By Ian Ransom
MELBOURNE (Reuters) - Victoria Azarenka will carry her world number one ranking with pride in the defense of her Australian Open title, but knows she faces a grim task preventing Serena Williams seizing both.
Williams, red-hot over the past six months, won the season-ending WTA Championships in Istanbul and promptly took a dig at the Belarusian, declaring herself the true number one.
Azarenka lost all of her five matches against the intimidating American last year, including a hard-fought U.S. Open final.
She raised eyebrows by pulling out of their semi-final clash at the Brisbane International last week, blaming an infected toe from a bad pedicure.
The 23-year-old Azarenka has since steered clear of beauty treatments but could find Williams harder to avoid at Melbourne Park, where the two would also face off in the last four.
Seeded third despite holding the Wimbledon, U.S. Open and Olympic singles titles, Williams could replace Azarenka as world number one with a sixth Australian Open crown.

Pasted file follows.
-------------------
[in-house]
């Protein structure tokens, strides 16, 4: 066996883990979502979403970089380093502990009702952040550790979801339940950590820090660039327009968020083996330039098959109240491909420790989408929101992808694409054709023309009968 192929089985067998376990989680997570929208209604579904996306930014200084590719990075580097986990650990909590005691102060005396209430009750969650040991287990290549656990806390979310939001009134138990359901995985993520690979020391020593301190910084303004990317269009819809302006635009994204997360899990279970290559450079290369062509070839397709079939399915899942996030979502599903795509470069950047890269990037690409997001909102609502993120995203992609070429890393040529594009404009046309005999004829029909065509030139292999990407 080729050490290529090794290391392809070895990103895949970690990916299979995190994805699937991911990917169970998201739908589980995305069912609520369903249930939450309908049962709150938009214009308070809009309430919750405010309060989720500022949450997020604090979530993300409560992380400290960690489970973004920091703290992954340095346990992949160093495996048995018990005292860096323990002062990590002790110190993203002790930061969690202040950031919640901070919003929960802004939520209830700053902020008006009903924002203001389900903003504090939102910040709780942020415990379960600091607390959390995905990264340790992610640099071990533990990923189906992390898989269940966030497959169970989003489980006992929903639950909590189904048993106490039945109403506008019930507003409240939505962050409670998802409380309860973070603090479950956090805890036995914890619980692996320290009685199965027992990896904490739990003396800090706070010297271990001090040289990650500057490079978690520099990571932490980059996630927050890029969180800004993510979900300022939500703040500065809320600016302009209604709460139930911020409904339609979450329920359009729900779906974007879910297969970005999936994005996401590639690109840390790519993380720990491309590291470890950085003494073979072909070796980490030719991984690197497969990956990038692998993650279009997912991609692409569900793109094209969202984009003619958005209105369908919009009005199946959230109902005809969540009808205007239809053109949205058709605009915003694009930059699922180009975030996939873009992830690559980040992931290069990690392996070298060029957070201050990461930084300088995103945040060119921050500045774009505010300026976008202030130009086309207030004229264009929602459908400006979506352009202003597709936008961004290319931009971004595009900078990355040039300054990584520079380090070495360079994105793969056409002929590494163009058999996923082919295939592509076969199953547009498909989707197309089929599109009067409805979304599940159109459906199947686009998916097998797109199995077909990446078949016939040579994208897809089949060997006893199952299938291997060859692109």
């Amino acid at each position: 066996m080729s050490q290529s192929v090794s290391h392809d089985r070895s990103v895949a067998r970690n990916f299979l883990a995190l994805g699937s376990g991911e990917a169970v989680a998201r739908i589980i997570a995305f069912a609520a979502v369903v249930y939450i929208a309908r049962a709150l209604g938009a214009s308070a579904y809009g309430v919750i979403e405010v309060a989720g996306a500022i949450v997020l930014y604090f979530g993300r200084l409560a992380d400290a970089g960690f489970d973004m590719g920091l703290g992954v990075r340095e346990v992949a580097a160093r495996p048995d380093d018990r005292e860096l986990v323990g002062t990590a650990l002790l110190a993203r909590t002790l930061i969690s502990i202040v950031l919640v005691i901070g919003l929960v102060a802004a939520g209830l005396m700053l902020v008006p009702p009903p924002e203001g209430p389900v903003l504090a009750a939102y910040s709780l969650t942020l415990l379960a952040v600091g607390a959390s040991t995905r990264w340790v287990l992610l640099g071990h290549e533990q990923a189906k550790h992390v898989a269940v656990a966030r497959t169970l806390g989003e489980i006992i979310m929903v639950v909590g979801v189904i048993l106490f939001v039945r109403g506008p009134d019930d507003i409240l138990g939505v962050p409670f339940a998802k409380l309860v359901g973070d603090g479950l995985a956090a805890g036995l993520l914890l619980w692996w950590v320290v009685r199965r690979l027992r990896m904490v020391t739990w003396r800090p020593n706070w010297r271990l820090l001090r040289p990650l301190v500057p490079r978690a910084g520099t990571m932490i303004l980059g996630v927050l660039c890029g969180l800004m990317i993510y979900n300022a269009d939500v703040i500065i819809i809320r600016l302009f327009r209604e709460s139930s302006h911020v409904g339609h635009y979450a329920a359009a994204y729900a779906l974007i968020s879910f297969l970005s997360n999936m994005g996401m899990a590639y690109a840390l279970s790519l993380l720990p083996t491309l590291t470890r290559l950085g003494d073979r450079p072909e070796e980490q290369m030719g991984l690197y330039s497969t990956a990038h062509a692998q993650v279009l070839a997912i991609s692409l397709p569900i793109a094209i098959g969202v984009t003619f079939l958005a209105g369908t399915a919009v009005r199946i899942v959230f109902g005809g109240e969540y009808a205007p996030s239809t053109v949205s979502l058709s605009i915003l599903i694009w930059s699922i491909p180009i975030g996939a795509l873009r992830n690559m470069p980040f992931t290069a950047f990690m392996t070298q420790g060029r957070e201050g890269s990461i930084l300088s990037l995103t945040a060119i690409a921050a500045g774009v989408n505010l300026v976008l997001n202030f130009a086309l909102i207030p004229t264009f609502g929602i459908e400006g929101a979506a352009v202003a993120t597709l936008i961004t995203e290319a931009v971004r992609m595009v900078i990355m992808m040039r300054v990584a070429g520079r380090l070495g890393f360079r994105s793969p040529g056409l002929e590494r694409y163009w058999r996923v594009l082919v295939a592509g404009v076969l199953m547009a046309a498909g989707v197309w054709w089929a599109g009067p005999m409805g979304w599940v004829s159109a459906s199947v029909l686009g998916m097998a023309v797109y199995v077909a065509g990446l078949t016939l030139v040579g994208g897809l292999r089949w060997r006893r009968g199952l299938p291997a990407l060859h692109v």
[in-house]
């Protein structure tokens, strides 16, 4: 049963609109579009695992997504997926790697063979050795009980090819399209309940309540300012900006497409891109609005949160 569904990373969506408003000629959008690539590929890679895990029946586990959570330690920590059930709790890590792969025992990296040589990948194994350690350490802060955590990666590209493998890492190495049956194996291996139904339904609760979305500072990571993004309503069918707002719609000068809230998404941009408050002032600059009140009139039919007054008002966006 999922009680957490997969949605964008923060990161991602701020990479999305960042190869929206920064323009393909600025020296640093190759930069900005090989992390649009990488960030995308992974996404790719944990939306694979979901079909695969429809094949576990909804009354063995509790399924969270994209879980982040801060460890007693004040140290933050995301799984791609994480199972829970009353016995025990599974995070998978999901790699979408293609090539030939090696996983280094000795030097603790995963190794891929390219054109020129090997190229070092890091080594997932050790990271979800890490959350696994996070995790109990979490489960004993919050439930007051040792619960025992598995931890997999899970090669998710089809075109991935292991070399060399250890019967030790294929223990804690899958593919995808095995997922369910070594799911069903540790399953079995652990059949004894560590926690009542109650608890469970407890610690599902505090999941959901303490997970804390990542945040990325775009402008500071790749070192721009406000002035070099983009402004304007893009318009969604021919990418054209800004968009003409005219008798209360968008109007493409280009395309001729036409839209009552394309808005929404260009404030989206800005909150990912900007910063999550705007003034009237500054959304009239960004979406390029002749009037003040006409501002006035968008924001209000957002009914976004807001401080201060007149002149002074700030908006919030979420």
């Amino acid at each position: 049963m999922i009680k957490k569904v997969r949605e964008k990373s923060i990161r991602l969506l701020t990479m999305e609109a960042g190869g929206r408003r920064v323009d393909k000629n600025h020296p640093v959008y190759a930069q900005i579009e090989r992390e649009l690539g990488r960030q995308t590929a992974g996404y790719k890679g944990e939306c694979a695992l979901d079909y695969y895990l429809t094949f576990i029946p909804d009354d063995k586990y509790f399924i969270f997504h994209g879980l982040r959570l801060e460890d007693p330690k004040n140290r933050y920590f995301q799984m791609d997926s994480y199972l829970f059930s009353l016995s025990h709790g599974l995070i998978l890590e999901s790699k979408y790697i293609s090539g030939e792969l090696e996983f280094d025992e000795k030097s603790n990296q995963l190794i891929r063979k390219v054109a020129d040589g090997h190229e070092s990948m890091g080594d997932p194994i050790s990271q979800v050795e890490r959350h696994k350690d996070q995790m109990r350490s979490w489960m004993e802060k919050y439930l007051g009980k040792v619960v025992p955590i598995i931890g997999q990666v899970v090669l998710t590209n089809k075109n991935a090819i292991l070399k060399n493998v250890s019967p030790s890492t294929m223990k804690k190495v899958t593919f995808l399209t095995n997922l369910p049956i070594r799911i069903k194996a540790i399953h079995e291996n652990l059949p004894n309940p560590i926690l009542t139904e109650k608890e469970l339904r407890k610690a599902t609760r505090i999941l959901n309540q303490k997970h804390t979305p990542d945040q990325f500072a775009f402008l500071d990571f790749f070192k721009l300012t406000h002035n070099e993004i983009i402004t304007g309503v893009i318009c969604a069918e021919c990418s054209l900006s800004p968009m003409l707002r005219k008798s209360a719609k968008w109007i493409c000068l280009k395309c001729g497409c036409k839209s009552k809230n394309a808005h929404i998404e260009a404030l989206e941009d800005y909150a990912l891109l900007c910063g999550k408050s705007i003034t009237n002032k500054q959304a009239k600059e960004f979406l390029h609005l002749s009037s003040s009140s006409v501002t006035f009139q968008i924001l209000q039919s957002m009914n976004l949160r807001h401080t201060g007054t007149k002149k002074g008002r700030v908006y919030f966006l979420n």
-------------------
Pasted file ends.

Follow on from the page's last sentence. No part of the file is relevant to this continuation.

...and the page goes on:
Azarenka agreed that the American loomed as the greatest threat in the women's draw.
"Yeah, I think so," she told reporters on Saturday. "You know, everybody tries to beat the top players. Every time I go on the court, you feel the same way.
"Everybody wants to take your position, be the number one player in the world. When I wasn't number one I was feeling the same way. You get more excited.
"The job gets tougher for us, but also it's more exciting this way."
Azarenka's maiden and only grand slam triumph last year briefly ended an uncomfortable period for women's tennis as she took the top ranking from Caroline Wozniacki.
The Dane had been world number one for more than a year despite failing to win one of the four major titles.
Although Williams's dominance has re-opened the debate, Azarenka said her top ranking was reward for a consistent season in which she scooped six titles.
Her thrashing of Maria Sharapova in last year's Melbourne final also gave her a massive boost of confidence.
"To maintain the (number one) level is probably harder than it is to get there because you have to be consistent," said Azarenka, who faces a first-round match against 54th-ranked Monica Niculescu of Romania.
"It's really difficult to maintain the same form throughout the years. You're always going to have some up and downs.
"But I felt really good that I stayed pretty much consistent throughout the whole year. That's what kept me with the ranking. I always try to improve my game, improve as a player.
"Results come always first for me," Azarenka added. Trophies and the ranking is something that follows up that.
"That's not my main focus, what the ranking is. But it's definitely not something you're going to complain about."
(Editing by Alastair Himmer)